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The Forest at Night
When I was a kid there were a few grim things I’d imagine while riding in my parents’ car. One was a huge knife that cut everything cleanly down to three feet above the earth. Another was a jet landing in my bedroom at night, the nose crashing through my window, spraying me with glass as I catch a glimpse of the pilot’s apologetic face. And then there was the greatest fear of all, waking up alone in the middle of the forest with no clue where I am or how to get home or survive.
I think children are often more in touch with these primal fears, and the forest is one that I often remember. Most of us don’t get the chance to wander the woods at night anymore, but when we do, it’s a reminder that the borders between us and the rest of the world are more porous than we’d like to think. It’s also a setting where the spectrum of possibilities seems to open up—there’s a reason Where the Wild Things Are starts at night. It also makes me think about how our society doesn’t have a rite of passage anymore, and how, for many cultures, these involved being alone in nature at night. There’s something deeply human about having to confront this “great other” that is the world.
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My favorite holiday is Halloween and always has been. If I ever get a house of my own, I promise you that it’ll be THAT house on the block, over-decorated for Halloween and a little too scary for most trick-or-treaters. When I was growing up, there was a house in Chicago Heights near my cousins’ where the owner gave out candy from within a coffin and as soon as the candy landed in the pillowcase the wife would run out the front door with a chainsaw! Part of my love for Halloween is due to the flair for the dramatic, but I also love that it celebrates the notion of transformation. Kids become goblins or astronauts. Yards become grave yards. The terrifying becomes delightful. Even as an adult I love it. Two years ago, my friends and I went to some abandoned grain silos on Halloween night and they were full of young adults just hanging around, soaking in the spookiness.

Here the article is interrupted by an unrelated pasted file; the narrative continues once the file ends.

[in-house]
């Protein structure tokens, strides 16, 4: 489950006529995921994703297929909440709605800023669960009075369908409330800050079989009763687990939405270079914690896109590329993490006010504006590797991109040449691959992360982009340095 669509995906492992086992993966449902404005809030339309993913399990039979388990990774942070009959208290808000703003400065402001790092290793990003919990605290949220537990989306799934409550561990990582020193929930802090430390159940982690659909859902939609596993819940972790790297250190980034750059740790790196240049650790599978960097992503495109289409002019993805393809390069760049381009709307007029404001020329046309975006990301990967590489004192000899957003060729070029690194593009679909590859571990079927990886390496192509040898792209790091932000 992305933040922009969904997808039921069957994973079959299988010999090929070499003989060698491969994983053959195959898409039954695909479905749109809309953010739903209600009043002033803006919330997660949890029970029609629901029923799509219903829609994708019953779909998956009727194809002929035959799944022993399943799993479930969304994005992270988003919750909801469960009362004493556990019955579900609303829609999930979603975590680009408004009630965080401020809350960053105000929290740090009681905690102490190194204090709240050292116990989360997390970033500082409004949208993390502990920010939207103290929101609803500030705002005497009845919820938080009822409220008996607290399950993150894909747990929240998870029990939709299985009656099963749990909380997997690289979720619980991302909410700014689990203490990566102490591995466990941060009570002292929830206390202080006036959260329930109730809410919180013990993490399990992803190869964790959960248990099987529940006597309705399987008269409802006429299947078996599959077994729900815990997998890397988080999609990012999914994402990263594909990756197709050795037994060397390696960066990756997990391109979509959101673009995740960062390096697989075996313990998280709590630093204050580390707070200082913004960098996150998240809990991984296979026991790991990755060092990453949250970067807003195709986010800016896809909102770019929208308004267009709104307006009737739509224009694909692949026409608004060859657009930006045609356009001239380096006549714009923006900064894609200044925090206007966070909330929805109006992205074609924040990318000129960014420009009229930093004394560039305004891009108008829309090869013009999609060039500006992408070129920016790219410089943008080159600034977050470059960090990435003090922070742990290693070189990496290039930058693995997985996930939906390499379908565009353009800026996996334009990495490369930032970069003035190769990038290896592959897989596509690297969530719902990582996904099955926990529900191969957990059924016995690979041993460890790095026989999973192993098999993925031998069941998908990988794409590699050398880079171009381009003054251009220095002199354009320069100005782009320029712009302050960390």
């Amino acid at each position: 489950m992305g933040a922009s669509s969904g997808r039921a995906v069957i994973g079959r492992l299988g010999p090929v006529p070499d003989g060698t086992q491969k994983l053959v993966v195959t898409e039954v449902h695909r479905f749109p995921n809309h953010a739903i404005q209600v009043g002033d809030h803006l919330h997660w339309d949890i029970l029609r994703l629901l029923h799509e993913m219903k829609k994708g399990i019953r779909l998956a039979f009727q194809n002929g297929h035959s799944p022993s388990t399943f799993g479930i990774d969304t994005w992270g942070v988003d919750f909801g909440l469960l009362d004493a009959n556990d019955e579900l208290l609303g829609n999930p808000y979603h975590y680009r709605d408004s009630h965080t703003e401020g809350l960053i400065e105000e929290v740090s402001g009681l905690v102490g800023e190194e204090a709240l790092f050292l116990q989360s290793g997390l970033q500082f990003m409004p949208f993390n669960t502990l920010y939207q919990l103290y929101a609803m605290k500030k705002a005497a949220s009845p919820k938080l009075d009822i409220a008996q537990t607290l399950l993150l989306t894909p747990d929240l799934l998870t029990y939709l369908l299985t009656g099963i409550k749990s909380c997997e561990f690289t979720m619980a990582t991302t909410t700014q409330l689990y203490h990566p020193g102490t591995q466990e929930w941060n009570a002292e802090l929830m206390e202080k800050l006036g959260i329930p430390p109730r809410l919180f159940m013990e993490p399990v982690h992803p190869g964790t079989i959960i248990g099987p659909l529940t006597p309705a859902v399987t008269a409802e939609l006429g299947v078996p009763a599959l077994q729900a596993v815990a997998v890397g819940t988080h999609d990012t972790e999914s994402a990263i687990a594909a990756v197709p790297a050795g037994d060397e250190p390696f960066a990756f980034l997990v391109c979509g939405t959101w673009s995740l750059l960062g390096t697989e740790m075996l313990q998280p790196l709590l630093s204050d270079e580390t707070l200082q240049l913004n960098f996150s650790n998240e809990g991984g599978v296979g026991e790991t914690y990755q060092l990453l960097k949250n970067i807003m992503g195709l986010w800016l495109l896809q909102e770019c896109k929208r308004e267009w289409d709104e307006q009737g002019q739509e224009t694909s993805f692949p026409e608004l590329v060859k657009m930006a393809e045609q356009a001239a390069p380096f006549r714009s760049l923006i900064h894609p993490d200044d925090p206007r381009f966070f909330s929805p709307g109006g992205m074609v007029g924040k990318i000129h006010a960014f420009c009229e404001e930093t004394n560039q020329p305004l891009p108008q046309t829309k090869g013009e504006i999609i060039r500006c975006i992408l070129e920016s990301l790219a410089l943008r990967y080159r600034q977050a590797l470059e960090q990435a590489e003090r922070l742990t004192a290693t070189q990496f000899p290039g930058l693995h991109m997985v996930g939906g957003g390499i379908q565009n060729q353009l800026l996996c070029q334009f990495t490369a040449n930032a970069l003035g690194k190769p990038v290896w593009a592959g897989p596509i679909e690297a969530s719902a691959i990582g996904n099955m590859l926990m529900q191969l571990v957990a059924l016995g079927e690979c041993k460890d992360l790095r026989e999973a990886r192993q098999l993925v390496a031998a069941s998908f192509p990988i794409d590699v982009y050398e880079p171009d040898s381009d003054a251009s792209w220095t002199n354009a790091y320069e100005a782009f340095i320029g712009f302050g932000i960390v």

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I couldn’t be a serious fish tank enthusiast because I object to how a lot of the fish and corals are harvested from the oceans. But I do follow a lot of aquarium accounts on Instagram and YouTube. There’s something so satisfying to me about the people who build these little worlds full of these living gems and then spend all this time tending to them. It’s like gardening, which I love, but in outer space. Their videos also trigger this inward/outward vision that I love, like zooming the gaze into a little world, then imagining it as a whole world of its own. My favorite tanks are the Zen garden tanks and some of the more elaborate reef tanks. I also love the discus fish, which ARE bred in captivity and are like little living paintings.
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Say what you will about the evils of Disney today, what Walt Disney did in the middle of the 20th century was amazing. He transported people into his movies and encouraged adults to reacquaint themselves with childlike wonder. I think the original Disneyland rides—Mr. Toad’s Wild Ride, Peter Pan’s Flight, etc.—are masterpieces of art. Our brain processes screen-delivered information differently, so to me, these rides are more interesting than a lot of the newer theme park rides. It's almost magical how, back in the 1960s, Disney used motion, scale, lighting, and sound to fool us into feeling like we’re flying over London.